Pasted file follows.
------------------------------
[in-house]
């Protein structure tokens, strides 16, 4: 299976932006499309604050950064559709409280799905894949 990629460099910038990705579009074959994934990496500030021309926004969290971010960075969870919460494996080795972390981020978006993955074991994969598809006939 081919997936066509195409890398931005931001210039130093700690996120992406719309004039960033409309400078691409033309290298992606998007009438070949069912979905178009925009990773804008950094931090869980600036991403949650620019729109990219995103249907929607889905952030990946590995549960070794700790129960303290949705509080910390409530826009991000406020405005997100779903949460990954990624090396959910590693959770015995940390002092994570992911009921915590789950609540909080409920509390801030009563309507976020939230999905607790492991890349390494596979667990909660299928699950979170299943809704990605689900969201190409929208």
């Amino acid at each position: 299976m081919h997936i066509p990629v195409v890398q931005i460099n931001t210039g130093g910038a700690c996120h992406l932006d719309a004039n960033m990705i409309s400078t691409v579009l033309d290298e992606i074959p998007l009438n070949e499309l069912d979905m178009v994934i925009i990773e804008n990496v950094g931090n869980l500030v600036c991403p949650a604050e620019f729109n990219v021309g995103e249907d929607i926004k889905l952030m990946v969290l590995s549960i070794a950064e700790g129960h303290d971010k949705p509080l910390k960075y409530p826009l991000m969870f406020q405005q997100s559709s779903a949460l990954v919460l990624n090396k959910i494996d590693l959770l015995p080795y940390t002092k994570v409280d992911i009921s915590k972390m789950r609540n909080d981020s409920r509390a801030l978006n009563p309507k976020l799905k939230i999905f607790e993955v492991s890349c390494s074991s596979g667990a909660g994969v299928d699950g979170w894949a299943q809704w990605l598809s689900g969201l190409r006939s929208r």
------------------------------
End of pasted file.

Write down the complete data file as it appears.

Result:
[in-house]
């Protein structure tokens, strides 16, 4: 299976932006499309604050950064559709409280799905894949 990629460099910038990705579009074959994934990496500030021309926004969290971010960075969870919460494996080795972390981020978006993955074991994969598809006939 081919997936066509195409890398931005931001210039130093700690996120992406719309004039960033409309400078691409033309290298992606998007009438070949069912979905178009925009990773804008950094931090869980600036991403949650620019729109990219995103249907929607889905952030990946590995549960070794700790129960303290949705509080910390409530826009991000406020405005997100779903949460990954990624090396959910590693959770015995940390002092994570992911009921915590789950609540909080409920509390801030009563309507976020939230999905607790492991890349390494596979667990909660299928699950979170299943809704990605689900969201190409929208």
């Amino acid at each position: 299976m081919h997936i066509p990629v195409v890398q931005i460099n931001t210039g130093g910038a700690c996120h992406l932006d719309a004039n960033m990705i409309s400078t691409v579009l033309d290298e992606i074959p998007l009438n070949e499309l069912d979905m178009v994934i925009i990773e804008n990496v950094g931090n869980l500030v600036c991403p949650a604050e620019f729109n990219v021309g995103e249907d929607i926004k889905l952030m990946v969290l590995s549960i070794a950064e700790g129960h303290d971010k949705p509080l910390k960075y409530p826009l991000m969870f406020q405005q997100s559709s779903a949460l990954v919460l990624n090396k959910i494996d590693l959770l015995p080795y940390t002092k994570v409280d992911i009921s915590k972390m789950r609540n909080d981020s409920r509390a801030l978006n009563p309507k976020l799905k939230i999905f607790e993955v492991s890349c390494s074991s596979g667990a909660g994969v299928d699950g979170w894949a299943q809704w990605l598809s689900g969201l190409r006939s929208r």